But, all the consumers must know that as pesticides are used to kill unwanted pests, weeds and molds, they can also harm people, wildlife and the environment. Pesticides form a very wide and complex subject which includes issues such as food, human health and safety, the effects on wildlife and the environment, as well as the European interests.

Chemical structure of pesticides

The main categories of chemical pesticides are
  • chlorinated hydrocarbons, such as DDT and dieldrin;
  • organophosphates, such as parathion; carbamates, such as carbaryl and aldicarb; and
  • Inorganic pesticides made from basic elements, such as copper, lead, arsenic, and mercury.
Many people don’t know this fact but, organophosphates, the most common group in use today, work by interfering with the normal transmission of nerve impulses. Although they do not persist in the environment –they belong to the class of highly toxic pesticides. Some of them are actually used as nerve agents during World War II.
In generally, all pesticides could be divided into two big groups!
  • Chemical pesticides
  • Bio-pesticides
Most common chemical pesticides are:
  • Organophosphate Pesticides
    These pesticides affect the nervous system by disrupting the enzyme that regulates acetylcholine, a neurotransmitter. Most organophosphates are insecticides.
  • Carbamate Pesticides
    These pesticides are made to affect the nervous system by disrupting an enzyme that regulates acetylcholine, a neurotransmitter.
  • Organochlorine Insecticides
    These pesticides were commonly used in the past, but many have been removed from the market due to their health and environmental effects
  • Pyrethroid Pesticides
    These were developed as a synthetic version of the naturally occurring pesticide pyrethrin, which is found in chrysanthemums. Some synthetic pyrethroids are toxic to the nervous system.
Most common bio-pesticides are:
  • Microbial pesticides consist of a microorganism as the active ingredient. These microorganisms could be bacteria, fungus…etc. Microbial pesticides can control many different kinds of pests.
  • Plant-Incorporated-Protectants (PIPs) - these are pesticides that plants produce from genetic material that has been added to the plant. The protein and its genetic material, but not the plant itself, are regulated by EPA.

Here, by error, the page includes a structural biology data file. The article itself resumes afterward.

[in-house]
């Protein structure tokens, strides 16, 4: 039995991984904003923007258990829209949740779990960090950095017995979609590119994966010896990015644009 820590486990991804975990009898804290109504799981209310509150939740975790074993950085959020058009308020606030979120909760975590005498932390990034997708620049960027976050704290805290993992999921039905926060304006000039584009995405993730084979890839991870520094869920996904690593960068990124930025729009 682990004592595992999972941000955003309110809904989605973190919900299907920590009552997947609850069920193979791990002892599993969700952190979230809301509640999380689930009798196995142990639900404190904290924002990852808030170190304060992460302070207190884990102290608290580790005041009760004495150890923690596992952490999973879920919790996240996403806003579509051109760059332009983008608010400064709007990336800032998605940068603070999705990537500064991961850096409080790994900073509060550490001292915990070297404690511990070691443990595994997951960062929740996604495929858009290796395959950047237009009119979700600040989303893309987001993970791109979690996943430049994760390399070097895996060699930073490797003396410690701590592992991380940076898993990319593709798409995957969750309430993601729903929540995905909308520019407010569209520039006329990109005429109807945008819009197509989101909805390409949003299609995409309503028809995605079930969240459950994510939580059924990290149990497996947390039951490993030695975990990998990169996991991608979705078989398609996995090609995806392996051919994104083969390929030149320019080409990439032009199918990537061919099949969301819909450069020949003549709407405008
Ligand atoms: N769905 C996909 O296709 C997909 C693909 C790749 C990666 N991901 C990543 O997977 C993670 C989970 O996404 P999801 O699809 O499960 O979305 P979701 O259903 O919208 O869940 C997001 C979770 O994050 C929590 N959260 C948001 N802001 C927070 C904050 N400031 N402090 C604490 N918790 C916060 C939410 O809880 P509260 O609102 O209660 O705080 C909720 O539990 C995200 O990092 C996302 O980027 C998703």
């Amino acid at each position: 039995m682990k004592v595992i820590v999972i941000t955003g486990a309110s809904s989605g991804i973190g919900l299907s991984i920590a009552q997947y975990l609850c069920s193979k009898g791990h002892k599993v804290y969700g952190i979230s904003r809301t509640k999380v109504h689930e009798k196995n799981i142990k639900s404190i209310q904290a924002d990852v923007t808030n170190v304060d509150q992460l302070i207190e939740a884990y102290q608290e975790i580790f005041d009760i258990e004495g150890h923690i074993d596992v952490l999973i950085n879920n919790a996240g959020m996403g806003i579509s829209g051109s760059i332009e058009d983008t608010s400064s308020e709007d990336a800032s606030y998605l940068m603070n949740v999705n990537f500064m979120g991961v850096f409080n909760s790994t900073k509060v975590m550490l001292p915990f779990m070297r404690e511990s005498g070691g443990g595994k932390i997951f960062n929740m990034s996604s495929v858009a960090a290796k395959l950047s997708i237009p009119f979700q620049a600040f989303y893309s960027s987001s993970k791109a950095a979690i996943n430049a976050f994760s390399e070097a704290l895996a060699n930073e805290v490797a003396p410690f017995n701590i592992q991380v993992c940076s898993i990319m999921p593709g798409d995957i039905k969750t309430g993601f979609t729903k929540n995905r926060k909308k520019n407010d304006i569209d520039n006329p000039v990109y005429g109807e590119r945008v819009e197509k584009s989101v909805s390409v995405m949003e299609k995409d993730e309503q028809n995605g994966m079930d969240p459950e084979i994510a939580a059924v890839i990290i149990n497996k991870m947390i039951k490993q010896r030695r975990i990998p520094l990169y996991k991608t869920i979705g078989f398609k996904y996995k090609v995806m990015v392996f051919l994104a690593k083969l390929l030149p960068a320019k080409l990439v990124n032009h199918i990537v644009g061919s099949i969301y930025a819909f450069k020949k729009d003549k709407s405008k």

• Biochemical pesticides are naturally occurring substances that control pests by non-toxic mechanisms. These include substances, such as insect sex pheromones, that interfere with mating, as well as various scented plant extracts that attract insect pests to traps.

Health effects of pesticides

A major consideration in approving pesticides for use is whether they pose an unreasonable risk to humans. The fact is that pesticides can cause harm to humans, animals, or the environment because they are designed to kill or otherwise adversely affect living organisms. The fact is that pesticides can present danger to consumers, bystanders, or workers during manufacture, transport, or during and after use. They don’t represent a threat only to the human, but to pets and whole environment!
Although many people don’t know thins, but the fact is that many fruits and vegetables such as apples, celery, cherries, grapes, nectarines, peaches, pears, peppers, potatoes, red raspberries, spinach and strawberries, may contain pesticide residues after being washed or peeled.
Risk of exposure to pesticide applicators, or other workers in the field after pesticide application, may also be significant and is regulated as part of the pesticide registration process. Besides human health risks, pesticides also pose dangers to the environment.
Important thing to know is that none of these pesticides is 100% effective. When sprayed with pesticides, many pests will initially be very susceptible, but- not all pests are killed, and some with slight variations in their genetic make-up are resistant and therefore survive. Pest resistance to a pesticide is commonly managed through pesticide rotation or tank mixing with other pesticides.

Regulation of pesticides

In most countries of the world- if you want to order, sell or use a pesticide you must have approval from a government agency. Some pesticides are considered too hazardous for sale to the general public and are designated restricted use pesticides. During the registration process, a label is created which contains directions for the proper use of the material. Based on acute toxicity, pesticides are assigned to a Toxicity Class. The law requires the EPA to reexamine the allowable levels of hundreds of pesticides on individual crops and ultimately come up with about 9700 new application-level determinations. The FQPA mandates that pesticides be screened both as carcinogens and as endocrine disrupters. Big problem is that pesticides misuse is illegal in most countries.